Crime capers, murder mysteries, and whodunits have been a captivating form of artistic expression for centuries. These creative conundrums have been set in exciting locales and feature a wide variety of professions, regardless of if it made sense or not. As such, it is a challenge to find new backdrops for these tropes to be applied to. In 2003, those mystery principles were transposed to the hectic haze of a jungle firefight. Motives and facts camouflaged by the foliage of deception in John McTiernan’s most recent film, Basic.
A small group of Ranger trainees disappear in the depths of the Panamanian Jungle, they return soon after under less than expected circumstances; with two of their own dead, and sans Nathan West, their strict but effective Sargent. A disgraced Ranger dropout turned D.E.A. agent, Tom Hardy, is called in to go undercover in the barracks and piece together what just happened. Accompanied by Military Police officer Julia Osborne, he works his style and quickly interrogates the survivors. They all have a different account of what happened, each one filled with contradictory details. As Hardy and Osborne attempt to recreate the narrative, more questions are raised than answered: Who is telling the truth? And what does this have to do with 8? As the duo set off to investigate, they find that this exercise is more than it is cracked up to be.
Savvy readers, might recognise the name McTiernan, known for his action blockbusters, with the likes of Predator, Die Hard, and Rollerball under his belt. At the time of writing, this is currently his last feature film. It should be said that Military thrillers are not foreign territory for him, with prior experience on The Hunt For The Red October. Although Basic’s screenplay was not written by him, the film does capture that sense of confinement and mistrust rather well. As a story, Basic has a lot going for it, its twist and turns are plentiful, as the notable cast tries valiantly to obfuscate when necessary. At its heart, a whodunnit thriller that finds room to grow in the regimented aspects of the modern enforcement complex, much akin to slasher/mystery Mindhunters. Stylistically, Basic is enhanced with moody lighting, which makes the result a cross between the Jacobs ladder Vietnam scenes and a noir film.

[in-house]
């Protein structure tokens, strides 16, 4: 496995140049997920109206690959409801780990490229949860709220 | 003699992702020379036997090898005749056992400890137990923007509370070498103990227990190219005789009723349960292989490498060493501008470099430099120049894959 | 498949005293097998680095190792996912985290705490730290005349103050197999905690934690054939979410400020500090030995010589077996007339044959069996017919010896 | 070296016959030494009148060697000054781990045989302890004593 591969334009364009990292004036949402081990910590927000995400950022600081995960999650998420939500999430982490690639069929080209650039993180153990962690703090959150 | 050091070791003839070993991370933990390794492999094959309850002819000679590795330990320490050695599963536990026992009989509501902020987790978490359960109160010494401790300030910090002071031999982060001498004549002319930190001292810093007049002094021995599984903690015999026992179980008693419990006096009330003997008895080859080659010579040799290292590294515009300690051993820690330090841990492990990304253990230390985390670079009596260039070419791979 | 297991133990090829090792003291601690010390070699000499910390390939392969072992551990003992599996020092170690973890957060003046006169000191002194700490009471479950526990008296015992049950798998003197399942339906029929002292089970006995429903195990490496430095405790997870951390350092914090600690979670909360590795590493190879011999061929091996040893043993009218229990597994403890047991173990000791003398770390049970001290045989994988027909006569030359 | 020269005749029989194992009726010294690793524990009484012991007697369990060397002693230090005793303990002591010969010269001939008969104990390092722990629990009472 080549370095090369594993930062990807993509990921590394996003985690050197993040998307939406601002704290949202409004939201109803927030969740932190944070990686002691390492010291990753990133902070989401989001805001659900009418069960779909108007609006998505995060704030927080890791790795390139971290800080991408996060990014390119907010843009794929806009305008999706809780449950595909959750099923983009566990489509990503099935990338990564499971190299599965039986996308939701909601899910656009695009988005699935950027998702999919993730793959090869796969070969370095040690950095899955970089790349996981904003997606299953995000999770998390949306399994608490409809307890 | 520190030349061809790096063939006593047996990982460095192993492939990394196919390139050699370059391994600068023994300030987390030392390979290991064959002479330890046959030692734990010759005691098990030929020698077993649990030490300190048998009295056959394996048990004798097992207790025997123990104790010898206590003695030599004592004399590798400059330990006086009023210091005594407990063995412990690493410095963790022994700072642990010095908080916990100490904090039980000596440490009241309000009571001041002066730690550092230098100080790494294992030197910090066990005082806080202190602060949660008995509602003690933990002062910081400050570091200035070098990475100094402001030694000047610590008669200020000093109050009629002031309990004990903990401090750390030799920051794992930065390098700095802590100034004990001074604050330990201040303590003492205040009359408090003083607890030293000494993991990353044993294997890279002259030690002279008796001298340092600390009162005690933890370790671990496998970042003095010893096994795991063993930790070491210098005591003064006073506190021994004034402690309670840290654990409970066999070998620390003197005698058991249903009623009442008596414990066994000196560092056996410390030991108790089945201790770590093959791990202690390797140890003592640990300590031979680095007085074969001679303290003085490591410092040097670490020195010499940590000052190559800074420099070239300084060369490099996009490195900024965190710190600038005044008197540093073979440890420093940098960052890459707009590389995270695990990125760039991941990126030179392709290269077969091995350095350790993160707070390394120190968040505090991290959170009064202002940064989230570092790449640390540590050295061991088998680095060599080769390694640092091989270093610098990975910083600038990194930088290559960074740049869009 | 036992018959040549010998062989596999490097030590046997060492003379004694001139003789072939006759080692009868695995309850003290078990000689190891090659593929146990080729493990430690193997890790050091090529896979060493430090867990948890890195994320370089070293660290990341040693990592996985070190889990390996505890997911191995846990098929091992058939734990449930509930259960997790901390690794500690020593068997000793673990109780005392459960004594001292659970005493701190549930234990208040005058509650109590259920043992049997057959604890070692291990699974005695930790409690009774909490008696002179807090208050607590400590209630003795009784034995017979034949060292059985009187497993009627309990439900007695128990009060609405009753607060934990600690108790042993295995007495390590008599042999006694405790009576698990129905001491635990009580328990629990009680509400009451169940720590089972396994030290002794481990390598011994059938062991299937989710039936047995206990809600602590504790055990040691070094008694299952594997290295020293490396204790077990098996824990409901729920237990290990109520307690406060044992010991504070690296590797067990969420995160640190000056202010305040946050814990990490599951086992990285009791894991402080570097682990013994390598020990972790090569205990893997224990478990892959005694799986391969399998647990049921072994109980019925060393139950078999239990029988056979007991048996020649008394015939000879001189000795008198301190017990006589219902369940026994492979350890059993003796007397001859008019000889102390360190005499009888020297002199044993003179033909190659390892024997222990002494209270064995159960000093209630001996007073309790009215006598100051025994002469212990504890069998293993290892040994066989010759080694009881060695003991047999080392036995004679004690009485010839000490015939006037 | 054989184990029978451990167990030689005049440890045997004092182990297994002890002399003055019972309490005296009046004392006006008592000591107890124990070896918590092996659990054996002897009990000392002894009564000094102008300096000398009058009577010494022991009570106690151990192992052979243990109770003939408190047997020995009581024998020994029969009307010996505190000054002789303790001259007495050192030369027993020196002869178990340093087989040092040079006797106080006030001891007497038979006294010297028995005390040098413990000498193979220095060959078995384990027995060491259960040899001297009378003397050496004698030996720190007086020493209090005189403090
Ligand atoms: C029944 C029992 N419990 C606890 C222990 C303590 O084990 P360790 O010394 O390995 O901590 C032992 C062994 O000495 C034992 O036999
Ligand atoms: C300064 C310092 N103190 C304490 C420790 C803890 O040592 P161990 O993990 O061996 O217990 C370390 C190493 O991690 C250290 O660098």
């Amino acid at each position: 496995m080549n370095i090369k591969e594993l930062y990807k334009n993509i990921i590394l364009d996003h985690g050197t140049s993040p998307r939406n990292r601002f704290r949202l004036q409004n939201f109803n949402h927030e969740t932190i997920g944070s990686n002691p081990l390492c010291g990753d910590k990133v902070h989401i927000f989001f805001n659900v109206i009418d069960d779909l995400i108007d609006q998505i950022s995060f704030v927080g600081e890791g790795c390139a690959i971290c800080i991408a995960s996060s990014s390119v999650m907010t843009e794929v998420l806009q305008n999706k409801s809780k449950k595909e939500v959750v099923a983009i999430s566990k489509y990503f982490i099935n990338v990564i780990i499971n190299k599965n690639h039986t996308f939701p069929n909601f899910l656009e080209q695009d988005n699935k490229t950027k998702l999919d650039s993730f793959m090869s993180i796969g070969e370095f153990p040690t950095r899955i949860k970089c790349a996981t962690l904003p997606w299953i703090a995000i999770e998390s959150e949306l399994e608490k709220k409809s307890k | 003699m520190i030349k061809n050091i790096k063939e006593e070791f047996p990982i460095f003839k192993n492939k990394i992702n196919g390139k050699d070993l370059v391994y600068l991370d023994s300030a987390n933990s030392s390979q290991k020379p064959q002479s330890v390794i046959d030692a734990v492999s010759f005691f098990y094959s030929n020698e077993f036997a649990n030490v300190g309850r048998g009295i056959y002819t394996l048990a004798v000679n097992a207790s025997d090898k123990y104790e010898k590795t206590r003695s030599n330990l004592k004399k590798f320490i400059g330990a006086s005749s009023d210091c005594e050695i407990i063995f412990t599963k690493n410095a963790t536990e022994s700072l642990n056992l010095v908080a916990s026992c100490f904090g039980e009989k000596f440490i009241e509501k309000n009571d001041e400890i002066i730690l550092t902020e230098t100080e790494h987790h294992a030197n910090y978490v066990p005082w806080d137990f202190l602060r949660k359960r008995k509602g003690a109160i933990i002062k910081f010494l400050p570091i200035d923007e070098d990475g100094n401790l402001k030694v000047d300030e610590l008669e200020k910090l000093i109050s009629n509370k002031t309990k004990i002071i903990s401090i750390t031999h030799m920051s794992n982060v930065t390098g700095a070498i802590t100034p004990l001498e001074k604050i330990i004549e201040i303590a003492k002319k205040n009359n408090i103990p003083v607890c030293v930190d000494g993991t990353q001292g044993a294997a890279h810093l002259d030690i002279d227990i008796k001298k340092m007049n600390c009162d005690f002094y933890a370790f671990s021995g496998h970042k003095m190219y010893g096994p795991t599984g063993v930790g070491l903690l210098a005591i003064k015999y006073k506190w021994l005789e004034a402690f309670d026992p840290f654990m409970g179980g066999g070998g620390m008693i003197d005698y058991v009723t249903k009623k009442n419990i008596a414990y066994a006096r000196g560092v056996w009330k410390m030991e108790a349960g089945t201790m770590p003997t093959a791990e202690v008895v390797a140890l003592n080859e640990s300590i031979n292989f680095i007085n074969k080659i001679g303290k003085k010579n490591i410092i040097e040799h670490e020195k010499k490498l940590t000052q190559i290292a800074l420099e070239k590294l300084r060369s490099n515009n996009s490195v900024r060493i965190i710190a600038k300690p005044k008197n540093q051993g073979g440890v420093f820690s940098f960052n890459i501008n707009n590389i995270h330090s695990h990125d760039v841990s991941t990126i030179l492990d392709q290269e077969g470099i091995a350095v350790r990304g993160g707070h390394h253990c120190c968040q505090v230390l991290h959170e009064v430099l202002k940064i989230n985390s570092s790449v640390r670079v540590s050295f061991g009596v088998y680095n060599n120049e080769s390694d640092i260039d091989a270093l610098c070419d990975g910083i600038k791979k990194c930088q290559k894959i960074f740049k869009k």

Tom Hardy is an intriguing character, feeling like the protagonist from a successful line of paperback novels, yet apparently, he is a bespoke creation for the film. Unfortunately, we do not get any spin-offs, as he certainly has potential. However, it is Neilson’s Osborne that is also a breakout character, with her straightforward, yet human side that gets, shall we say revealed as the case develops. She offers an entry point for the viewers, with the enigmatic Hardy’s background too murky to initially trust. As an investigative double act, their rapport is enjoyable, leaving room for sequels that unfortunately never came. Samuel L. Jackson fittingly plays the acclaimed drill sergeant Nathan West, and, in frequently altering flashbacks, shows off his trademark energy that has made him so revered. He is of course not alone, with the likes of Giovanni Ribisi and others admirably rounding off the cast.
Basic buries you deep into its lore, helping to lose the audience in intrigue and constantly evolving narrative. This would be fine on its own, yet Basic ups the ante with its creative characters keeping the logical labyrinth interesting, and the stylistic choices by everyone helps elevate this thriller. The duet of Hardy and Osborne is a tantalising introduction, and the film does leave a lot of room for more cases for them to crack, that unfortunately will not see the light of day. However, if you are looking to give your deductive skills a little workout, a tour of basic training is sure to be recommended.
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